The soul-revivalist game can be tricky — in its '60s heyday, soul music was a matter of songs as much as it was a function of musicianship. Attempting to modernize soul usually means laboring to duplicate the style with songs that often sound like pastiches. This tendency has everything to do with the revivalist mentality, but Nashville's Charles Walker and the Dynamites avoid it on their new full-length, Love Is Only Everything. The band cooks, while the originals contrast with a cover of Jerry Williams Jr. and Larry Harrison's "Please Open Up the Door," a tune Walker first cut in 1968 as singer with Little Charles and the Sidewinders. Love Is Only Everything blurs the distinction between soul and post-James Brown funk, but that's revivalism for you.
Love Is Only builds upon the sound Dynamites bandleader and arranger Bill Elder developed on the group's previous records, Kaboom! and Burn It Down. A savvy songwriter and subtle guitarist — with The Dynamites, Elder plays under the pseudonym Leo Black — he combines elements of late-'60s soul-pop with acid guitar riffs in the manner of James Brown's Jimmy Nolen. With Walker's passionate vocals on top, the new record features ballads along with acerbic up-tempo numbers.
"That first record was kind of a James Brown, funk-explosion kind of thing," Elder says. "The next one moved more into the social-consciousness part of soul. Having worked with Charles for the last six or seven years, and being on the road and playing together, we have found Charles' greatest strengths as a vocalist. I tried to focus a lot more on the song structure and subject matter."
With drummer Pete Abbott driving the band, Love Is Only may be the first soul-funk record to feature a song titled "Serendipity." Beginning with an elaborate introduction that goes from an organ-fueled flourish to a relentlessly swinging groove, "Serendipity" is exemplary, minimalist funk.
The blithe "Still Can't Get You out of My Heart" is the record's lightest moment — the horn arrangement complements a track that also features vibraphone. Meanwhile, "So Much More To Do" hangs on one chord, while drums and tambourine provide a stomping beat. The song also provides a credo for the record: "So throw away that rear-view mirror," Walker sings. "It's no more use to me."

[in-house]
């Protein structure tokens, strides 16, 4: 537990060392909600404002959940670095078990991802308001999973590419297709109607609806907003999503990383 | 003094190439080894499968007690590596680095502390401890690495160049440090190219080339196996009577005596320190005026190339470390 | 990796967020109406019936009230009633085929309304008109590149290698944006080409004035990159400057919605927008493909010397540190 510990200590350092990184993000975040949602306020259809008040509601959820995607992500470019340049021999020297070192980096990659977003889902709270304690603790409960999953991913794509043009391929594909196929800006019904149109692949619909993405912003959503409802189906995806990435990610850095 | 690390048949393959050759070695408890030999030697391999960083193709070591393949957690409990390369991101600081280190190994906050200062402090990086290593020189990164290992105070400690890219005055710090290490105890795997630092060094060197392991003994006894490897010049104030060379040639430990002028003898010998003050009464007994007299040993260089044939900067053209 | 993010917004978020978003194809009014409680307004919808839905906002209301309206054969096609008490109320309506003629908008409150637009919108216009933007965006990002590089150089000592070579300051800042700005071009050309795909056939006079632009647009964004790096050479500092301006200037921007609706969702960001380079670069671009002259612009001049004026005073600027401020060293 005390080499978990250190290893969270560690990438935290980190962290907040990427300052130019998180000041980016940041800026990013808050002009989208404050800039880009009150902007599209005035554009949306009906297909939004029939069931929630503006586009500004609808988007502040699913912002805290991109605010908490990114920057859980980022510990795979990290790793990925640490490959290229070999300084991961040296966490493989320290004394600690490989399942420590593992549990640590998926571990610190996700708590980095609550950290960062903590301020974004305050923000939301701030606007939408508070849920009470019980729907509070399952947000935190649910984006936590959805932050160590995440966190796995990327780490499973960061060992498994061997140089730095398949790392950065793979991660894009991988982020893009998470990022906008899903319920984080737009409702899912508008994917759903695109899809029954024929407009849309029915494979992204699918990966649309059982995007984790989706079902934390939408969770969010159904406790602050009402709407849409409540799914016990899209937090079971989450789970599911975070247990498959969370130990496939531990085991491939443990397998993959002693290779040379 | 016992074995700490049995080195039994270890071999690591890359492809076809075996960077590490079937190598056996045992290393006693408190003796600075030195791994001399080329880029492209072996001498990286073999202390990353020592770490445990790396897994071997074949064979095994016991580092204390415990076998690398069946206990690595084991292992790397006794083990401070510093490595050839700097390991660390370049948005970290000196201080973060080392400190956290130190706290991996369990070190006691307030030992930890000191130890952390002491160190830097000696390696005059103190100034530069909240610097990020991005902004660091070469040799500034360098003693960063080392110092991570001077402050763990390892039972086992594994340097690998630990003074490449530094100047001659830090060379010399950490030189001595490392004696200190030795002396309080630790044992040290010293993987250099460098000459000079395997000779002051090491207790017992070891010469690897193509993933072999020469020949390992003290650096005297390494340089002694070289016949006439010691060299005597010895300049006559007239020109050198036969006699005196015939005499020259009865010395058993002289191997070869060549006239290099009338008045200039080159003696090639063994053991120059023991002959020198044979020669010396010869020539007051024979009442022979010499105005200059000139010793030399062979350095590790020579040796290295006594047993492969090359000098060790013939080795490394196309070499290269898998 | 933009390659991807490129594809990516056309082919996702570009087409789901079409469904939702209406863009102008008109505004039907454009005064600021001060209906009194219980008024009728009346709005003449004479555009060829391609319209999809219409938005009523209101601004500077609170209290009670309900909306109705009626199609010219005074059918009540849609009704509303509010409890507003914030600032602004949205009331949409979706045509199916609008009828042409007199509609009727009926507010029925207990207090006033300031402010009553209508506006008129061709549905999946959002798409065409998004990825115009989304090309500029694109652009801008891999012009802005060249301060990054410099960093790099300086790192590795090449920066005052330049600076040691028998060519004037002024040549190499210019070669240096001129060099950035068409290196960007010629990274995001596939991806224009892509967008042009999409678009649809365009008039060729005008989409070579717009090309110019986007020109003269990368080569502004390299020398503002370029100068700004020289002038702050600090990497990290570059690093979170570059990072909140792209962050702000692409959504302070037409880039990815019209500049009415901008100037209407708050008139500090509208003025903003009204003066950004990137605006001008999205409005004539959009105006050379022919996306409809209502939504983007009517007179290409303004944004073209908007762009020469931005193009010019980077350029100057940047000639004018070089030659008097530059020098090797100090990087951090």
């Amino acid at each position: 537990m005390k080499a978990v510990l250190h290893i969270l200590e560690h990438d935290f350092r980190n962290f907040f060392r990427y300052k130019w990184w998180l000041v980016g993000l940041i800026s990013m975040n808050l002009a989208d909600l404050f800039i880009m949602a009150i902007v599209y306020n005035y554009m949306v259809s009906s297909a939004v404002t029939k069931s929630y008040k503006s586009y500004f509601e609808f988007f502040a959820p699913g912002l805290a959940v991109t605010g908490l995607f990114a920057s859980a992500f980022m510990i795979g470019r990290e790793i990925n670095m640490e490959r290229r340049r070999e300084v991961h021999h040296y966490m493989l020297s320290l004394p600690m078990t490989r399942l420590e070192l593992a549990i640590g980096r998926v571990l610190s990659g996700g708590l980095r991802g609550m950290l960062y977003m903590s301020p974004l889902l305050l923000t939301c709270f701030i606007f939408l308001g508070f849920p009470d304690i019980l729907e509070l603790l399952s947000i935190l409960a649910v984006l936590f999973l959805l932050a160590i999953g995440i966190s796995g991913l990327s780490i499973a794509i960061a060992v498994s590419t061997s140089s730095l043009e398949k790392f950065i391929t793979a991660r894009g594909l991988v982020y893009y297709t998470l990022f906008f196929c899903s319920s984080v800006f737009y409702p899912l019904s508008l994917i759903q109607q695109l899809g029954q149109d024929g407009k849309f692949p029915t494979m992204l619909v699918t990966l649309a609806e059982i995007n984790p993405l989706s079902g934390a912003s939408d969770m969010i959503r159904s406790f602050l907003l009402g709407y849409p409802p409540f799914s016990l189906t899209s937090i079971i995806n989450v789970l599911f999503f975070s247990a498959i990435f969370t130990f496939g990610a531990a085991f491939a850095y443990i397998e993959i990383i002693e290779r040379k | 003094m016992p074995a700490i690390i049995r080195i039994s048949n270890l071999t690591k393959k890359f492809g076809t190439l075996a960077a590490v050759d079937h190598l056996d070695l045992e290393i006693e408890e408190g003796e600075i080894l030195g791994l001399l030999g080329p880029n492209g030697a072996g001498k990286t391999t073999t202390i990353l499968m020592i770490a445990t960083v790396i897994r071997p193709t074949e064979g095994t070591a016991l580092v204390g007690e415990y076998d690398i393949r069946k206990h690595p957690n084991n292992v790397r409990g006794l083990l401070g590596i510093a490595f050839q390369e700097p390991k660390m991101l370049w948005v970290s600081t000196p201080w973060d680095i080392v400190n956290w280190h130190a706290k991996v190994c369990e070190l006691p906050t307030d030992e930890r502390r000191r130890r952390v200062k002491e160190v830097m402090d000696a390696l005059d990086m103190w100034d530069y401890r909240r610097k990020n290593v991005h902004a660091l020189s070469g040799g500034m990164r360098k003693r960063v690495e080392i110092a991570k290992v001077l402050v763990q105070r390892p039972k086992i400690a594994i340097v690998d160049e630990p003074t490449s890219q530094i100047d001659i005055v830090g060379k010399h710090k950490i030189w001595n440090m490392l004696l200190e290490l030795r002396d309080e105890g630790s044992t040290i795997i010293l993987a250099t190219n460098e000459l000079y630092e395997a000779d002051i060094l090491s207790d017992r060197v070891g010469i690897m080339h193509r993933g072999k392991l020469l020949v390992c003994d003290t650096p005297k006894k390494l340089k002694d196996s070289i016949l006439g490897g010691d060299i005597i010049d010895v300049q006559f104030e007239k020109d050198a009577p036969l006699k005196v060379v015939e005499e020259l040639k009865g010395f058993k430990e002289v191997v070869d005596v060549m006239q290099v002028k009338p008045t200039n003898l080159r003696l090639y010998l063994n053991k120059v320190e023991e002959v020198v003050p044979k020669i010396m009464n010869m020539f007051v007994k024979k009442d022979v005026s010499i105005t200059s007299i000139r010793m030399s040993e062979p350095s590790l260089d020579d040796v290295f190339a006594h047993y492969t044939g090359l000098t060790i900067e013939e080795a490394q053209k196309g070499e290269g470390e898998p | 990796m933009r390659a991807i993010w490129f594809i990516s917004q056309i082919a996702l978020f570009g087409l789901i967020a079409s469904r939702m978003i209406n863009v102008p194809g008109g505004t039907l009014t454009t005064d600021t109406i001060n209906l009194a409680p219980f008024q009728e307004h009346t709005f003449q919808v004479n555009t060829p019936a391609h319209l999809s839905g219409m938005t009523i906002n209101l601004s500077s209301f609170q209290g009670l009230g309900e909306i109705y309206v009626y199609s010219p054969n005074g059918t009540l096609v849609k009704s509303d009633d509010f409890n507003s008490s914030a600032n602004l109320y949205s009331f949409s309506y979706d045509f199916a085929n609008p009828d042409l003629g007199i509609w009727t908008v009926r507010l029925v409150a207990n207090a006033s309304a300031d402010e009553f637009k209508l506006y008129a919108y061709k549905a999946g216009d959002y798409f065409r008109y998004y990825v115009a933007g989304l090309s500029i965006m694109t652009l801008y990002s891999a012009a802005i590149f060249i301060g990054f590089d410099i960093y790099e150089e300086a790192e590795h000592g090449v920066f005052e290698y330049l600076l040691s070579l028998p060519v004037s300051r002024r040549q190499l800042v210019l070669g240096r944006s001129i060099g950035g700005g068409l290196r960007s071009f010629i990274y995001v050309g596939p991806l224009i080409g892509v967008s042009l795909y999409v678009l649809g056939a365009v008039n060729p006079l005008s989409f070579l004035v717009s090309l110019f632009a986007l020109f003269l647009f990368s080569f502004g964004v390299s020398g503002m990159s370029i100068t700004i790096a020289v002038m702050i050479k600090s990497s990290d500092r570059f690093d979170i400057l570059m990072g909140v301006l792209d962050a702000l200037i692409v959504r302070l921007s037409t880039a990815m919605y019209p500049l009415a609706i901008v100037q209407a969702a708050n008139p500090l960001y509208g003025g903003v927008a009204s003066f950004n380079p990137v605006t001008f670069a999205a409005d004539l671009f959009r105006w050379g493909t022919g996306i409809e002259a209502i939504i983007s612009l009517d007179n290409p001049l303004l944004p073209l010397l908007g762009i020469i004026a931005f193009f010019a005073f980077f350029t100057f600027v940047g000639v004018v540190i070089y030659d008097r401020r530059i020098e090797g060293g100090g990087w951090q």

"Yours and Mine" pairs Walker with singer Bettye LaVette, who gained fame in the '60s and '70s before making a comeback with her 2003 full-length, A Woman Like Me. A canny vocalist who has avoided the soul-revivalist tag by recording material from such tunesmiths as Lucinda Williams and John Hiatt, she proves a superb partner for Walker. Walker and LaVette have known each other since the '60s, when both singers performed at a Harlem venue, Small's Paradise.
"I've been knowin' Bettye for quite a long time," says the Nashville-born Walker. "It was good to see her out on the road — I hadn't seen her in years. She's not the easiest person to get to."
Written by Elder ("It started out one way, and then I realized I was talking about Charles and Bettye themselves," Elder says), "Yours and Mine" is a soul ballad in 6/8 time. A highlight of Love Is Only, it's far more than a pastiche. Still, "Please Open up the Door" may be the most satisfying song on the record. As do many songs by Jerry Williams Jr., who is perhaps better known as Swamp Dogg, it straddles the line between soul and country.
The Dynamites play "Please Open up the Door" more slowly than Walker and the Sidewinders did in 1968. It's a full-bodied performance that sounds both contemporary and respectful of the rich tradition it draws upon. Walker adds a few Otis Redding-style asides to the performance — like Redding, he seems equally comfortable conveying sentiment and bravado.
As Walker says, "The sound hasn't changed so much, but I think the writing of the material has changed. When we did the first album, we did it kind of old-school — what you might call the deep-funk kind of thing, you know. It grew into more of a soul thing. That's my bag, anyhow."